What’s the big deal about sensory rooms?
They may seem like the latest trend in disability and developmental care but the idea behind sensory rooms has been around since at least the 1970s. While they’ve had various names including multi-sensory environments, stimming or multi-sensory rooms, a sensory room is essentially a space that combines a range of stimuli to help individuals develop and engage their senses.
What is the purpose of a sensory room?
Sensory rooms can be used to facilitate relaxation, reduce stress and anxiety, assist emotion regulation and promote greater wellbeing. More specifically, sensory rooms can be used to help treat sensory disorders in children and adults, such as autism, ADHD, cerebral palsy and down syndrome.
How does a sensory room work?
Our brain is designed to produce and regulate responses to the body’s five senses— the things we touch, see, smell, taste and hear. This link between the brain and our behaviour is called “sensory integration.” For most people, this is a normal daily experience but for individuals with a developmental disorder, the way the brain processes these experiences can be a major source of stress and discomfort.
In some cases, the brain may over-react to these sensory stimuli. Other times, it may not react enough. This is called “sensory processing disorder”. It can cause a variety of negative behaviours, such as acting out, aggression, meltdowns, spinning or rocking, as well as problems with information processing and development.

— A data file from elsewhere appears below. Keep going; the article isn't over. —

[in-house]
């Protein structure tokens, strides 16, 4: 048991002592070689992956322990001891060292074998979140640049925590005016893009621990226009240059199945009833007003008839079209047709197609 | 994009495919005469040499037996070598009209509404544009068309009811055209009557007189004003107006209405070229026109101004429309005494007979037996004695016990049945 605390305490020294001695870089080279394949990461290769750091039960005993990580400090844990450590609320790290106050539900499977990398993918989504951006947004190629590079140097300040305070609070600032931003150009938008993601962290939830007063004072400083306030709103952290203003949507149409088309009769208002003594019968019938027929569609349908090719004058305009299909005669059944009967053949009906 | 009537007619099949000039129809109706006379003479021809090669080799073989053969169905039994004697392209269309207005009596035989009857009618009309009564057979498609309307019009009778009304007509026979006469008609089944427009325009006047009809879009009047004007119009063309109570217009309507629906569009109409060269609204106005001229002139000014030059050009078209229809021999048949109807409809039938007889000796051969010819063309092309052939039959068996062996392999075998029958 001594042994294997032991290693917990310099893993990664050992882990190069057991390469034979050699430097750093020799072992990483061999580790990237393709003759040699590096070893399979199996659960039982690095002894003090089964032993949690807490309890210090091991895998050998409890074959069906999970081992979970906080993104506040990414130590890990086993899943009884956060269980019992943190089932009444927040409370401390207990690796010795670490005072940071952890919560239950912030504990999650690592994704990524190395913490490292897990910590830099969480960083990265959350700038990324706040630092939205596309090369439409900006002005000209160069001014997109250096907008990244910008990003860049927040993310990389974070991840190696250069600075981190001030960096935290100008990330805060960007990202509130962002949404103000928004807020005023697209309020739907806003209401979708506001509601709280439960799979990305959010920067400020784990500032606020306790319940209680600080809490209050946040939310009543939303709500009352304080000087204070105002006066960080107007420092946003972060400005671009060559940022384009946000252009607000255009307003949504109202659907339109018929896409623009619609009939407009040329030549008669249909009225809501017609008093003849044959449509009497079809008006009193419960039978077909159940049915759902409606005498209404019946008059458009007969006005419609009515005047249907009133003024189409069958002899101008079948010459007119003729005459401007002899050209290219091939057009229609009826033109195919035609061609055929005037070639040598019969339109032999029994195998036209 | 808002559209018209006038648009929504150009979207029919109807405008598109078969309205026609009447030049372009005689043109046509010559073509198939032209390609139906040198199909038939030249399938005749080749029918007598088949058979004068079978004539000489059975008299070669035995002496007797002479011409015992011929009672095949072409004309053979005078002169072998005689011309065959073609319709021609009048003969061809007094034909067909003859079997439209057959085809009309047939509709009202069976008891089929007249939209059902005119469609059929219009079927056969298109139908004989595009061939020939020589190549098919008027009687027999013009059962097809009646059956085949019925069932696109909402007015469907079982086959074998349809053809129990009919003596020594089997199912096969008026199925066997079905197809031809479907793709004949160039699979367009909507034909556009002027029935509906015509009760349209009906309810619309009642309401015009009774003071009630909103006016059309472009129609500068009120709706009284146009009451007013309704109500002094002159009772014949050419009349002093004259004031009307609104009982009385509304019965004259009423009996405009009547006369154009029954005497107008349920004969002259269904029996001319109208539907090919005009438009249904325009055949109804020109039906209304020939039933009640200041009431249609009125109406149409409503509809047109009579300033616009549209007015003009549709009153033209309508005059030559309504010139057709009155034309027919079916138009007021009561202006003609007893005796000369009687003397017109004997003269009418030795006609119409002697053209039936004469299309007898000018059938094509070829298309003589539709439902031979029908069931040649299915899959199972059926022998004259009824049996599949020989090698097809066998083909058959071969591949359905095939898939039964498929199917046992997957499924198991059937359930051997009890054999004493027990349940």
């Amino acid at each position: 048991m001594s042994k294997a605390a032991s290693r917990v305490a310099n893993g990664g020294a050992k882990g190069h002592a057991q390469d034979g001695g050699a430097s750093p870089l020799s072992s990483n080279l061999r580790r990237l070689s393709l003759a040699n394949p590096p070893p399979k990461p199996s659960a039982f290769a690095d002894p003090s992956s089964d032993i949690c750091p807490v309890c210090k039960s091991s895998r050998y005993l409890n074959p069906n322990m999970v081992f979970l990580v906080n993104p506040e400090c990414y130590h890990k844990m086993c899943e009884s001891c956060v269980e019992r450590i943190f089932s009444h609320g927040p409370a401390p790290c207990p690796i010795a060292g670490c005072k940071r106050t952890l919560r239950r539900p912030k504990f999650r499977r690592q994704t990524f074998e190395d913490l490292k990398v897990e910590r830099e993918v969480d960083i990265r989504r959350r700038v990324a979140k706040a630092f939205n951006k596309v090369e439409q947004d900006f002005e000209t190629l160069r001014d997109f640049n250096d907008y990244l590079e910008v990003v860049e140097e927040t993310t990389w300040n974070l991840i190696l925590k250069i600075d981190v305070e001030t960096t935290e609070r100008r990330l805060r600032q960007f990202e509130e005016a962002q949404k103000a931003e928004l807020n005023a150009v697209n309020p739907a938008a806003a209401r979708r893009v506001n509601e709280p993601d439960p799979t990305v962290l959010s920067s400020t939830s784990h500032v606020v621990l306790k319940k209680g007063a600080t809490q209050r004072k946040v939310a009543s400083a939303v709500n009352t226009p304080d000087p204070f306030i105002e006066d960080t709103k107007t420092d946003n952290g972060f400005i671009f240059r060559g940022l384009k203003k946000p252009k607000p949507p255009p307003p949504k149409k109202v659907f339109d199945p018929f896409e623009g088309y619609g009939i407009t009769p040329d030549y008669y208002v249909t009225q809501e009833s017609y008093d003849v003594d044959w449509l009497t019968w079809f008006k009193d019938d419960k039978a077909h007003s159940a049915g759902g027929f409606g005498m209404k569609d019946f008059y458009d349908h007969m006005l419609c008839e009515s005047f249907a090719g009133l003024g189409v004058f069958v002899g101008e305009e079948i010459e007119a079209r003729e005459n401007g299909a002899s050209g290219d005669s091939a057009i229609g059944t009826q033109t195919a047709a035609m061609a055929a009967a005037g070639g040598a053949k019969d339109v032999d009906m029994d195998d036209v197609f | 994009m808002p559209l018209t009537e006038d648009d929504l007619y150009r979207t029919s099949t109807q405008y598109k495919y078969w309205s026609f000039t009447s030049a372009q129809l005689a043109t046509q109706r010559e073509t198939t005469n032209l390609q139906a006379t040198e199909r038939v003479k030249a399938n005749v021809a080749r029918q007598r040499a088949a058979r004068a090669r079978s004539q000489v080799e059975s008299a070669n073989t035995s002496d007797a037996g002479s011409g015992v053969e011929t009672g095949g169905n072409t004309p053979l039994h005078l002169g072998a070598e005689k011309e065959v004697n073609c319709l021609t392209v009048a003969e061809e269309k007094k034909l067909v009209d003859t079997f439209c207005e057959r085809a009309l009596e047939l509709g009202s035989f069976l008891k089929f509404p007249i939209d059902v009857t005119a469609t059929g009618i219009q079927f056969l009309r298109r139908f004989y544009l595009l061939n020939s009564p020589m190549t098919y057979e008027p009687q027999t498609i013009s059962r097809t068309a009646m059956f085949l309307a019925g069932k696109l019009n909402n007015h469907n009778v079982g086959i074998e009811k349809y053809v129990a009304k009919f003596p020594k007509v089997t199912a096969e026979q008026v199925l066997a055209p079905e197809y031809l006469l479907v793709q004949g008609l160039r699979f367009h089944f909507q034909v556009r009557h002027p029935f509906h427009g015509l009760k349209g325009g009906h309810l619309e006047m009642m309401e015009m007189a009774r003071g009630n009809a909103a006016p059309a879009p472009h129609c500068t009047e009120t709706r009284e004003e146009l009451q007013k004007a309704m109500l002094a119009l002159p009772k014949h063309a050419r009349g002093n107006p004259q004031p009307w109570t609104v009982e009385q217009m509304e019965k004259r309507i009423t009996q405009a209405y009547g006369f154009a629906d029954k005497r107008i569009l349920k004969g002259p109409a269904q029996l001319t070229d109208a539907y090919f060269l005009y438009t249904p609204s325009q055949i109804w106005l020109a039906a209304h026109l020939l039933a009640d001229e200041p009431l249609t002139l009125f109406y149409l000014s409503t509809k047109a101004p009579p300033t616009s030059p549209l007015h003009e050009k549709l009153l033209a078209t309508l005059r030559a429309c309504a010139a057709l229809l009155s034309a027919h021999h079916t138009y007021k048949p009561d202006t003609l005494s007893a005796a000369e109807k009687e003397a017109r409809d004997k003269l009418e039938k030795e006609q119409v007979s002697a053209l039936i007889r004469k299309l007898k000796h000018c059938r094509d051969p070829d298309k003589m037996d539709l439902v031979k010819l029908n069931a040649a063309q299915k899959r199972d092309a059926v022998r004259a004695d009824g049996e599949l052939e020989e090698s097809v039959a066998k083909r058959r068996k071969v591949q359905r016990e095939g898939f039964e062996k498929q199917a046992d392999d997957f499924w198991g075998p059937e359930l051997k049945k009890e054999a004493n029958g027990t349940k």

A sensory room provides a “safe” space for individuals with sensory issues to decompress and confront a variety of sensory issues in a way that will ultimately help them learn to cope with seemingly normal experiences.
What are the benefits of a sensory room?
The main benefit of sensory rooms is that they are a humane and effective way for individuals to manage their stress levels. They can also help to manage negative thoughts and emotions.
Sensory rooms can be beneficial for those that have a history of aggression because they can be useful in de-escalating aggressive behaviour. Adults that have an intellectual disability can use sensory rooms to explore their emotions and seek different kinds of stimulation, which can be therapeutic.
Relaxation is an important aspect of sensory rooms, and the different stimuli in sensory rooms can possibly help reduce different kinds of problem behaviour.
To book a visit to our sensory room, get in touch with us through our website.